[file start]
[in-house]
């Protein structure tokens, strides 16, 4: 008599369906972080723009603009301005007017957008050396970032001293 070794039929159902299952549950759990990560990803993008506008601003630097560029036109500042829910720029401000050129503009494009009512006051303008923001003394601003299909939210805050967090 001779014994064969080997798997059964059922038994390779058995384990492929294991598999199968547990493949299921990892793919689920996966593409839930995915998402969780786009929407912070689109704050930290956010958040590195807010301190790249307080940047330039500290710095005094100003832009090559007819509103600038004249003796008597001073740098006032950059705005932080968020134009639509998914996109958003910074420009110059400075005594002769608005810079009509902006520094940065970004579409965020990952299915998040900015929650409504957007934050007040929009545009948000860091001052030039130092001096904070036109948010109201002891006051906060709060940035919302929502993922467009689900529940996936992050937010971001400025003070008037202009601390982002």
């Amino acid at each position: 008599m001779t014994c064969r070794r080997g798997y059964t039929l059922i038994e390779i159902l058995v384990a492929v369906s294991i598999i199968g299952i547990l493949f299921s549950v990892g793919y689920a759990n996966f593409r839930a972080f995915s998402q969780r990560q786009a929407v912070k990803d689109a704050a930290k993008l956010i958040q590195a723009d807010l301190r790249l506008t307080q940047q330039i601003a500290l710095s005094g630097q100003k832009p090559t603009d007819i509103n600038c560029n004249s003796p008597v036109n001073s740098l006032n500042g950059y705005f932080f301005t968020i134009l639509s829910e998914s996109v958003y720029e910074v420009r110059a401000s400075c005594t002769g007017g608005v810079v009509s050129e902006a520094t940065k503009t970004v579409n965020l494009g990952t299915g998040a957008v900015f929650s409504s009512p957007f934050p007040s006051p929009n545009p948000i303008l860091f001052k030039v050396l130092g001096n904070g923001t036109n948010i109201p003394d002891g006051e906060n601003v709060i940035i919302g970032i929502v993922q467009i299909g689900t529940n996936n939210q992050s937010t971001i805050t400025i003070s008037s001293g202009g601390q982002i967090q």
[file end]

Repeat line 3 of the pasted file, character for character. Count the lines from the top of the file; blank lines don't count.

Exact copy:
């Amino acid at each position: 008599m001779t014994c064969r070794r080997g798997y059964t039929l059922i038994e390779i159902l058995v384990a492929v369906s294991i598999i199968g299952i547990l493949f299921s549950v990892g793919y689920a759990n996966f593409r839930a972080f995915s998402q969780r990560q786009a929407v912070k990803d689109a704050a930290k993008l956010i958040q590195a723009d807010l301190r790249l506008t307080q940047q330039i601003a500290l710095s005094g630097q100003k832009p090559t603009d007819i509103n600038c560029n004249s003796p008597v036109n001073s740098l006032n500042g950059y705005f932080f301005t968020i134009l639509s829910e998914s996109v958003y720029e910074v420009r110059a401000s400075c005594t002769g007017g608005v810079v009509s050129e902006a520094t940065k503009t970004v579409n965020l494009g990952t299915g998040a957008v900015f929650s409504s009512p957007f934050p007040s006051p929009n545009p948000i303008l860091f001052k030039v050396l130092g001096n904070g923001t036109n948010i109201p003394d002891g006051e906060n601003v709060i940035i919302g970032i929502v993922q467009i299909g689900t529940n996936n939210q992050s937010t971001i805050t400025i003070s008037s001293g202009g601390q982002i967090q």